Pulling the nose up, the forward visibility still surprisingly good for a tandem taildragger, I put the needle of the airspeed indicator—yes, there’s still a needle—right at best rate of climb, 70 mph—yes, there are still miles per hour, too. Mindful that this is the clean configuration stall speed for a lot of singles, I kept it there, watching the VSI settle in at 1400 fpm as we ascended through 3,500 feet. Rising toward us in the near distance was the evergreen forest of the Cascades, blue-green ridges and mountains, snow still thick on the distant, yet massive peaks of Adams and Rainier.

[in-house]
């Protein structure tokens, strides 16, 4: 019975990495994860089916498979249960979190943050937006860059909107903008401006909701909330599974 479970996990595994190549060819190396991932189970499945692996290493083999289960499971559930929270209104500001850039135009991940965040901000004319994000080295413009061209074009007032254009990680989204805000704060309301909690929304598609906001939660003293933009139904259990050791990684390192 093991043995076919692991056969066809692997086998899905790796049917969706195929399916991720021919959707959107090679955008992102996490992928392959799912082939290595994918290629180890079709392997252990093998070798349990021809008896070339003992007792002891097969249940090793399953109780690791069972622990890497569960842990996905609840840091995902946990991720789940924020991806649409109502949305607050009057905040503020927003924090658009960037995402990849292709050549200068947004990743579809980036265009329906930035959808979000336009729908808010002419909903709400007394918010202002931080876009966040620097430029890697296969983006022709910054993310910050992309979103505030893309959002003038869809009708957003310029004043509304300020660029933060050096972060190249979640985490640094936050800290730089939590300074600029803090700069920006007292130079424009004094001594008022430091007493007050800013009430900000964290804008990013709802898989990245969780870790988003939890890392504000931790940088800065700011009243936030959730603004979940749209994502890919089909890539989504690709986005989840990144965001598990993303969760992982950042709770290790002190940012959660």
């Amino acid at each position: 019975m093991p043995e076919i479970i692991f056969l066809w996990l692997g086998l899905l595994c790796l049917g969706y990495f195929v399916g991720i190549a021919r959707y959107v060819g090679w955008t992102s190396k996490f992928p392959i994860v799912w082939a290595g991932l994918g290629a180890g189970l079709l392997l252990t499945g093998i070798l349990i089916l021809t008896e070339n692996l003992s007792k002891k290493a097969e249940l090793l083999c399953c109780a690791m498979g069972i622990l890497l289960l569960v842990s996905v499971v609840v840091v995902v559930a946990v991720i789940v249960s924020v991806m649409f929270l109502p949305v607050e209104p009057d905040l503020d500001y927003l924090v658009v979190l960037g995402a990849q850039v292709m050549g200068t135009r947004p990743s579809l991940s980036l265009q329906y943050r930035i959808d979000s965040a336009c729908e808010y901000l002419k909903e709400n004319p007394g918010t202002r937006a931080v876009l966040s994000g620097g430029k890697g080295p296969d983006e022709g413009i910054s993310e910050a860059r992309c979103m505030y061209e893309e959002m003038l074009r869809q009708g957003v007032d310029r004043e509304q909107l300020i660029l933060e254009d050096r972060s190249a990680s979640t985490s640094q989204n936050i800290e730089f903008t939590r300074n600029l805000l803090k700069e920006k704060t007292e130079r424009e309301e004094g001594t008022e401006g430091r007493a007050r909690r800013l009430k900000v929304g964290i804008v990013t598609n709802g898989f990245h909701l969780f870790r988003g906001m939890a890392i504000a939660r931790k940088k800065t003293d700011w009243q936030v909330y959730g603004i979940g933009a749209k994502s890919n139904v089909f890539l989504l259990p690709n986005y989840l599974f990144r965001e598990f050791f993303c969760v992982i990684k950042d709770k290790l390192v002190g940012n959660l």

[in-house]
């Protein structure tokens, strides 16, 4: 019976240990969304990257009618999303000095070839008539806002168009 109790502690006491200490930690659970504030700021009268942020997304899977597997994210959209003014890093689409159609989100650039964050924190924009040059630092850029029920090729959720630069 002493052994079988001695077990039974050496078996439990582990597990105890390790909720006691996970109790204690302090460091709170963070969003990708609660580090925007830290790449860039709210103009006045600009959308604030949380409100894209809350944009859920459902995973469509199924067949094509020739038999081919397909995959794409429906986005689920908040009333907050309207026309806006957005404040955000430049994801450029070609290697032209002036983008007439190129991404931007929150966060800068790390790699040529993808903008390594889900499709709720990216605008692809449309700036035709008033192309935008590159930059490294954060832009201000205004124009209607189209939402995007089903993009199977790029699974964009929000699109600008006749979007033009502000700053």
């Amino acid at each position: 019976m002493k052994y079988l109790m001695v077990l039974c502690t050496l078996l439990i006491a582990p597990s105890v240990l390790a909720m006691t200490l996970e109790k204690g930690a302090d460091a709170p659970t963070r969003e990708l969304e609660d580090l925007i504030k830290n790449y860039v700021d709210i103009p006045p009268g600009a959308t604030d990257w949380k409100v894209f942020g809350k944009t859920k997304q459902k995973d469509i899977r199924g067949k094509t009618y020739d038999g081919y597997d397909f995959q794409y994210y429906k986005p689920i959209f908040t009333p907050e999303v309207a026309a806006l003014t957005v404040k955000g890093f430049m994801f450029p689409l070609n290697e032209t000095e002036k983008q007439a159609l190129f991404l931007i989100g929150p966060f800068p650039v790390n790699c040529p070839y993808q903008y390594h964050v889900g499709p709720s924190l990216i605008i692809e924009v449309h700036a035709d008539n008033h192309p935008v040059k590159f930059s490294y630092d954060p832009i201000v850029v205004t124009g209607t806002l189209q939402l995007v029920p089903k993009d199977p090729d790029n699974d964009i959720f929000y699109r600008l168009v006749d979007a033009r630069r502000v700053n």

As we climbed out, we left behind the Yakima River Valley and the rain desert that surrounds it. Beyond the settled land, with its cities and towns, patches of irrigated green, fields of grapes and hemp, lay endless stretches of dry, rocky and rugged land, etched hard with gorges and rock peaks, muted browns and oranges, situated on the shore of the tidal wake of the Cascades.